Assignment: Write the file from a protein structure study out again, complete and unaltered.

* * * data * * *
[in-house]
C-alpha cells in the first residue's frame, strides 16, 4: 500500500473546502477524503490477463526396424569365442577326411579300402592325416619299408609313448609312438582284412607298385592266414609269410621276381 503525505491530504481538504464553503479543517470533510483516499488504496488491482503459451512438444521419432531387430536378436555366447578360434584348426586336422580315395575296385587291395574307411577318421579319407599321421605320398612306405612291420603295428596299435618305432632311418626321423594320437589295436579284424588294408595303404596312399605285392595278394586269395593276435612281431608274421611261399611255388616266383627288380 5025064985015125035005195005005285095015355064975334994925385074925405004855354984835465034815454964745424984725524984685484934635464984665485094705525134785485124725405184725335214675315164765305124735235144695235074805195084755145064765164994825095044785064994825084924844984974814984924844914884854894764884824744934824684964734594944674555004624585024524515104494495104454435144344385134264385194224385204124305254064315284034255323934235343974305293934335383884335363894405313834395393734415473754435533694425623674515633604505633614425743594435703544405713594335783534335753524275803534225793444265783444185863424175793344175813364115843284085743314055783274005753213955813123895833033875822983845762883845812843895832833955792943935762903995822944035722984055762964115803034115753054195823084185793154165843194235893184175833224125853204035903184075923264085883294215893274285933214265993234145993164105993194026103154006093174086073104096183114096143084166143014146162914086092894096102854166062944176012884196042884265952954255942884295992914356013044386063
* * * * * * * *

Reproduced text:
[in-house]
C-alpha cells in the first residue's frame, strides 16, 4: 500500500473546502477524503490477463526396424569365442577326411579300402592325416619299408609313448609312438582284412607298385592266414609269410621276381 503525505491530504481538504464553503479543517470533510483516499488504496488491482503459451512438444521419432531387430536378436555366447578360434584348426586336422580315395575296385587291395574307411577318421579319407599321421605320398612306405612291420603295428596299435618305432632311418626321423594320437589295436579284424588294408595303404596312399605285392595278394586269395593276435612281431608274421611261399611255388616266383627288380 5025064985015125035005195005005285095015355064975334994925385074925405004855354984835465034815454964745424984725524984685484934635464984665485094705525134785485124725405184725335214675315164765305124735235144695235074805195084755145064765164994825095044785064994825084924844984974814984924844914884854894764884824744934824684964734594944674555004624585024524515104494495104454435144344385134264385194224385204124305254064315284034255323934235343974305293934335383884335363894405313834395393734415473754435533694425623674515633604505633614425743594435703544405713594335783534335753524275803534225793444265783444185863424175793344175813364115843284085743314055783274005753213955813123895833033875822983845762883845812843895832833955792943935762903995822944035722984055762964115803034115753054195823084185793154165843194235893184175833224125853204035903184075923264085883294215893274285933214265993234145993164105993194026103154006093174086073104096183114096143084166143014146162914086092894096102854166062944176012884196042884265952954255942884295992914356013044386063